Appellee contends that an unmistakable intention to preempt regulation by other governmental entities was expressed in the Quarry Safety Act. He points to language stating that the Act was intended to “provide for a centralized, easily understood method of requiring safety devices and the administration thereof by one agency of this state to the exclusion of any other governmental entity.” Tex. Nat. Res.Code Ann. § 133.002(3). However, we believe the only legislative intention that is unmistakably clear in this statutory language is the intention to preclude other entities from regulating safety devices for the quarries and pits governed by the Act. The category of quarries and pits governed by the Act is limited. This category does not consist of all quarries and pits in the State of Texas, as appellee contends, but rather consists of “certain” quarries and pits, which are within hazardous proximity of a public road. See id. at § 133.002(1). The Legislature has in some statutes manifested its intent to fully regulate a subject matter with unmistakable clarity. Specifically, the Texas Alcoholic Beverage Code states, “It is the intent of the legislature that this code shall exclusively govern the regulation of alcoholic beverages in this state,․” Tex. Alco. Bev.Code Ann. § 109.57(b) (Vernon 1995). The majority opinion in Dallas Merchant's held that a Dallas ordinance was preempted to the extent of its conflict with the provisions of the Alcoholic Beverage Code based on the legislature's clear statement of its intent. Dallas Merchant's, 852 S.W.2d at 494. We find no such broad preemptive language in the Quarry Safety Act. While it is clear the State has preempted the field for quarries and pits within 200 feet of a road, it has not preempted the field for quarries and pits beyond the 200 feet zone. See City of Sweetwater v. Geron, 380 S.W.2d 550, 552 (Tex.1964).3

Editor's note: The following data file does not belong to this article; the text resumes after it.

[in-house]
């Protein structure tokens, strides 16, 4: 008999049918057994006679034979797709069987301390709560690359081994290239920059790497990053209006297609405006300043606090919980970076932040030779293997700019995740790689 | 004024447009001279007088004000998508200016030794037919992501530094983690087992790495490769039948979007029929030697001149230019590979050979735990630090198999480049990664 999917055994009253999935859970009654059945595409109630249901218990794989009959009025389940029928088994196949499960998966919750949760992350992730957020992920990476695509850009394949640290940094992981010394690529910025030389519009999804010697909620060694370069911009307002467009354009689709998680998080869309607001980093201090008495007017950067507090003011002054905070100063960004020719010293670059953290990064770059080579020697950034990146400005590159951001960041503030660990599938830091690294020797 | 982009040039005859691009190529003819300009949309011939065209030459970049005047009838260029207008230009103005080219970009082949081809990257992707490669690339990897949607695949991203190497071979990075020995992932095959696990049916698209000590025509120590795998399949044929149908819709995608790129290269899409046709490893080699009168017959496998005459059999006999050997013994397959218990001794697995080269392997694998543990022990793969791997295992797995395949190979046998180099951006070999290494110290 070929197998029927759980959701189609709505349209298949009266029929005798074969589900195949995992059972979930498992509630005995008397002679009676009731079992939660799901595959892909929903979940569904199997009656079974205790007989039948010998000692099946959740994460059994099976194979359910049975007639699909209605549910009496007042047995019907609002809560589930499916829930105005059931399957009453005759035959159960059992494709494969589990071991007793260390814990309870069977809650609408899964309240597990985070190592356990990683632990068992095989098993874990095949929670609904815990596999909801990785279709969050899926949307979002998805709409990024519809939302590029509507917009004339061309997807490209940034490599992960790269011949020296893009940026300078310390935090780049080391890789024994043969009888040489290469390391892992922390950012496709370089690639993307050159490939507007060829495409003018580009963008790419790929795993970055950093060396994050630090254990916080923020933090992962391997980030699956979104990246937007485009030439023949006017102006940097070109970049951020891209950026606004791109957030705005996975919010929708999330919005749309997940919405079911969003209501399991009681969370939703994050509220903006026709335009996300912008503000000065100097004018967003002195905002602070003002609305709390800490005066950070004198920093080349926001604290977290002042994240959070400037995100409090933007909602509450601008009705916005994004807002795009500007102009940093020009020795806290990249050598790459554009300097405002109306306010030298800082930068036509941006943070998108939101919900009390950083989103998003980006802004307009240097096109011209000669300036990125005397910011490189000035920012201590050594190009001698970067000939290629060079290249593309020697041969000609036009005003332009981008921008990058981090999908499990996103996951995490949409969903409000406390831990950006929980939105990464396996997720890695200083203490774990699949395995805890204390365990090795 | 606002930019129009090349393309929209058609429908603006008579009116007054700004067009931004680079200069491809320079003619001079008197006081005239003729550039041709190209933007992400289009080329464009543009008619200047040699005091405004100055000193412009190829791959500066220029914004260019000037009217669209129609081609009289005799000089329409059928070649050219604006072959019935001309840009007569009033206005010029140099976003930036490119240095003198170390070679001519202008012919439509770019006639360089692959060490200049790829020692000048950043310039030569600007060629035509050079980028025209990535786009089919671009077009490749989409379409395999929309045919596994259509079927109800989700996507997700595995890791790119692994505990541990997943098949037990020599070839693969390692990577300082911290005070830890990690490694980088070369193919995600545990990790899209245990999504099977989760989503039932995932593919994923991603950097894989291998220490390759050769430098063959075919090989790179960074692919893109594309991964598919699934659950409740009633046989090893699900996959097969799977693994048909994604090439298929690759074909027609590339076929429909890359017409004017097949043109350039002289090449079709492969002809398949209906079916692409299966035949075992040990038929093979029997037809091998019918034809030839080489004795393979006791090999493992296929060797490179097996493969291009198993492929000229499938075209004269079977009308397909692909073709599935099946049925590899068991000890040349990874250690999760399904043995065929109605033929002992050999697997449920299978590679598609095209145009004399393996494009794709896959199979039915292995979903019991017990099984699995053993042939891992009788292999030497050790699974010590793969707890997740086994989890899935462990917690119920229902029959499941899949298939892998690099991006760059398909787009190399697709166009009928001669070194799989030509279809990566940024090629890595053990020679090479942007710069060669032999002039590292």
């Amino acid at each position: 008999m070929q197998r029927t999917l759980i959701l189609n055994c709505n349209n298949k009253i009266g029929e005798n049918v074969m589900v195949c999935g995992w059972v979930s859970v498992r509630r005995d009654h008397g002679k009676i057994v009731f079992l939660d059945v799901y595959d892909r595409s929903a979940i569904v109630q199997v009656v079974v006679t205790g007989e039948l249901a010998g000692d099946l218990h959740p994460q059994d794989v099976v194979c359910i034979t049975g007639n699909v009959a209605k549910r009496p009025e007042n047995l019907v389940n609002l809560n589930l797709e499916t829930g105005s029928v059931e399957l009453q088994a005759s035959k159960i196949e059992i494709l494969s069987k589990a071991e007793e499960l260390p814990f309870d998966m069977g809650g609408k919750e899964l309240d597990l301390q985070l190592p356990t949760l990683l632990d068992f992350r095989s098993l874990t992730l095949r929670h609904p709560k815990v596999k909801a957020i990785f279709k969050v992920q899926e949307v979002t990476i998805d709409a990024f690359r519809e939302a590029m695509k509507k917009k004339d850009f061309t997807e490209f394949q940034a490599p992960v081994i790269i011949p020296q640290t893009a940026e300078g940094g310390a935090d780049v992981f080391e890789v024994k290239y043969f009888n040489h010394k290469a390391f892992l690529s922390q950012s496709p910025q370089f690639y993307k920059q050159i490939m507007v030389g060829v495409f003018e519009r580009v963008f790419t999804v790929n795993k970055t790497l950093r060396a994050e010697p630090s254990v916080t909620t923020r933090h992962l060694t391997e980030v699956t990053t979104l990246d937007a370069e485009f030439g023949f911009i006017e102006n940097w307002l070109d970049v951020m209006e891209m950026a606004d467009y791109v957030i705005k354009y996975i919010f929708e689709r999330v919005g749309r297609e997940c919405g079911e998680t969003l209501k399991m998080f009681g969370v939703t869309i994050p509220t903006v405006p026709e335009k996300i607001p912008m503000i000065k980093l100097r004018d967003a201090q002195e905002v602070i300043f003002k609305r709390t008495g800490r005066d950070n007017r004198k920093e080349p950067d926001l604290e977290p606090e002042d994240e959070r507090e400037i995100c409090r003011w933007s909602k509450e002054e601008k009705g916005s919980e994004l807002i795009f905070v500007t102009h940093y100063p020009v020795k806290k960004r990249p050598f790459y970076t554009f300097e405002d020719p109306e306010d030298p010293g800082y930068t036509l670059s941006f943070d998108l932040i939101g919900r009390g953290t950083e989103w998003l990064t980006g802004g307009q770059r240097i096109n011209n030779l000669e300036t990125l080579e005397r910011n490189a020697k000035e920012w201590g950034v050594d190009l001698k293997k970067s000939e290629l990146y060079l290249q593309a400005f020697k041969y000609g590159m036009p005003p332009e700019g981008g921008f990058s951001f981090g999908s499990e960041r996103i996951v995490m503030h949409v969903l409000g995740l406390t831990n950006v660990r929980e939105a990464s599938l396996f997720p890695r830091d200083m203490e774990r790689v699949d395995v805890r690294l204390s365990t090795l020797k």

A general law and a city ordinance will not be held repugnant to each other if any other reasonable construction leaving both in effect can be reached. Dallas Merchant's, 852 S.W.2d at 491. We believe such a reasonable construction exists. Because the Quarry Safety Act is a narrowly tailored law limited to regulating quarries and pits within 200 feet of public roads, the City is completely free to regulate all quarries and pits that are not within this prescribed zone without fear of conflicting with the Act. To the extent that the ordinance attempts to regulate safety devices within 200 feet of a public roadway, the ordinance is expressly preempted by the statutory language indicating the legislature's clear intent to provide uniformity in this area. Otherwise, the ordinance is to be given full force and applicability. The parties do not dispute the fact that appellee's sand pit is not within 200 feet of a public roadway. Therefore, the Act does not apply to appellee's sandpit, and the city ordinance controls. Appellant's points of error are sustained.
Appellee's cross-point contending that the trial court should have ordered appellant to pay his attorney's fees is overruled. The judgment of the trial court is reversed and the cause is remanded for resolution not inconsistent with this opinion.
1. The opinion was issued September 7, 1995 in No. 14-95-00612-CV.
2. We accept appellant's assertion that the City of Santa Fe is a home-rule municipality vested with the power of self-government as authorized by article XI, § 5 of the Texas Constitution. Tex.R.App. P. 74(f).
3. Consistent with our holding in this opinion, we note that § 133.085(c) of the Quarry Safety Act provides, “The provisions of this Act supercede any other municipal ordinance or county regulation that seeks to accomplish the same ends as set out herein.” Tex. Nat. Res.Code Ann. § 133.085(c) (Vernon 1993).